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Recording Rock Vocals

Lesson 14 of 26

Editing Overview

Andrew Wade

Recording Rock Vocals

Andrew Wade

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Lesson Info

14. Editing Overview


  Class Trailer
Now Playing
3 Soundproofing Duration:24:20
4 DIY Acoustics Duration:12:34
5 Signal Chain and Microphones Duration:21:12
6 Preamps, Compression & EQ Duration:23:20
7 Working with a Vocalist Duration:36:53
  Class Trailer
Now Playing
1 Editing Overview Duration:34:31
2 Fades and Basics of Melodyne Duration:13:53
3 Editing Female Vocals Part 1 Duration:27:39
4 Editing Female Vocals Part 2 Duration:09:51
5 Editing Vocals with VocALign Duration:17:34
7 Editing Screaming Vocals Duration:28:18
8 Vocal Effects Part 1 Duration:33:20
9 Vocal Effects Part 2 Duration:32:18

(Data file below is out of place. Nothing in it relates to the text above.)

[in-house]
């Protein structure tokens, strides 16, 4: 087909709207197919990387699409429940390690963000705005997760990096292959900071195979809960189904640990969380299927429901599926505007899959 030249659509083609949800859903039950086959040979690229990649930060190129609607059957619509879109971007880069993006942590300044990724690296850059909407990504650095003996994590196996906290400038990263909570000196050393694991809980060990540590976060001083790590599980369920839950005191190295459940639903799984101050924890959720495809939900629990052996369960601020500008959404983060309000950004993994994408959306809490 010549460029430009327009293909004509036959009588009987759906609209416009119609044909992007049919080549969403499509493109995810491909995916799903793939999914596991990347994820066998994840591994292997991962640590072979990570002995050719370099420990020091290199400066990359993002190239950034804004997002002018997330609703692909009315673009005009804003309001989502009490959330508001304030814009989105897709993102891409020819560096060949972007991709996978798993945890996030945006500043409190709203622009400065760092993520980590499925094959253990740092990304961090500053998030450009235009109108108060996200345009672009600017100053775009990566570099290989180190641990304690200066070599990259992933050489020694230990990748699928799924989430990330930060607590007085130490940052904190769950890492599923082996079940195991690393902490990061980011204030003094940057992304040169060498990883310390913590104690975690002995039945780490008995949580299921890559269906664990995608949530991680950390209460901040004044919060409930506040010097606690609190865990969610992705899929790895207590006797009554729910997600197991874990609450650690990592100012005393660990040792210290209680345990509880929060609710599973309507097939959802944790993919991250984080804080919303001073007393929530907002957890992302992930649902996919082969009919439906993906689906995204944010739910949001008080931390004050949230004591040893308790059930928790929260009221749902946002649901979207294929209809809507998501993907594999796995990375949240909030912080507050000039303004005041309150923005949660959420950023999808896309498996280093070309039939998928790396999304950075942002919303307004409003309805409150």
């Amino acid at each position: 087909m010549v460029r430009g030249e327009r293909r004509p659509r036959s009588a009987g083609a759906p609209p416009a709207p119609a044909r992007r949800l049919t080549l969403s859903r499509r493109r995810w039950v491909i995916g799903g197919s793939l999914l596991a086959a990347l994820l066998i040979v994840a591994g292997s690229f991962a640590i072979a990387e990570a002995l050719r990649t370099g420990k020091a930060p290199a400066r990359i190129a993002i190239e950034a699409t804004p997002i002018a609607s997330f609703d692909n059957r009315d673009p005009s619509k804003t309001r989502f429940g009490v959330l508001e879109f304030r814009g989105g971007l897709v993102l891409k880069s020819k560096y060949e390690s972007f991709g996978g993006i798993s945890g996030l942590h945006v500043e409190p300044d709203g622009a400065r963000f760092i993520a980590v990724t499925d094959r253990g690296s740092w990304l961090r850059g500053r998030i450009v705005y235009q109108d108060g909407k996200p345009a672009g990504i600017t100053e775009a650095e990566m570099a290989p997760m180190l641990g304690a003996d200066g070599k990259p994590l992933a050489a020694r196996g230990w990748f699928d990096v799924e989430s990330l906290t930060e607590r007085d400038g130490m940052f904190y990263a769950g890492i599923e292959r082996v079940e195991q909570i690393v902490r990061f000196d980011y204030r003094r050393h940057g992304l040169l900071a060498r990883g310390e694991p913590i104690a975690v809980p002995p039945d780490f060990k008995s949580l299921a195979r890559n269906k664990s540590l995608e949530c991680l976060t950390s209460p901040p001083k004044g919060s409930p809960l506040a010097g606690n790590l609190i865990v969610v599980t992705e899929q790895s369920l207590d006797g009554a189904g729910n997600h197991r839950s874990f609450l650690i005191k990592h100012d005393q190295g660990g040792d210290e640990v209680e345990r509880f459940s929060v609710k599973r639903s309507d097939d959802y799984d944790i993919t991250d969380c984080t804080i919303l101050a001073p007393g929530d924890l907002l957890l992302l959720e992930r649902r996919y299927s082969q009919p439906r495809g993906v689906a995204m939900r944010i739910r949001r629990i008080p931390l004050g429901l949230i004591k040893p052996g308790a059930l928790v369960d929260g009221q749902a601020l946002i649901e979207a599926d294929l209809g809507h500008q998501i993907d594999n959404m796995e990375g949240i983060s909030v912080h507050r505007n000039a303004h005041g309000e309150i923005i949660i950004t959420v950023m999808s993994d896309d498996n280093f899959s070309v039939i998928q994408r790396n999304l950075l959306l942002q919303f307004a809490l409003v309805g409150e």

10 Intro to Mixing Duration:18:07
11 Mixing Softer Vocals Part 1 Duration:32:42
12 Mixing Softer Vocals Part 2 Duration:14:21
13 Mixing Screaming Vocals Duration:32:11

Lesson Info

Editing Overview

Well, I want to start by actually talking about what you guys were commenting on a lot I want I want everybody to understand that it it's not about like, tricking someone to get your way. The most important thing to think about is, um well, not to think about, but the most important skill that you could ever have is knowing what's good like knowing what the best thing is, and sometimes that isn't your idea and some of you might think, it's your idea, you might be attached to something, but there will be circumstances where you do have more experience and, you know, because you've done it over and over and over again that a certain thing doesn't really work with audiences and another thing might, and so somebody might be making a decision that's detrimental to their career and to your own. So when you're faced with those kind of situations that's when you kind of want to do it it's not like uh when you're a producer, you have ideas and it's your way or or or or no or nothing, but when y...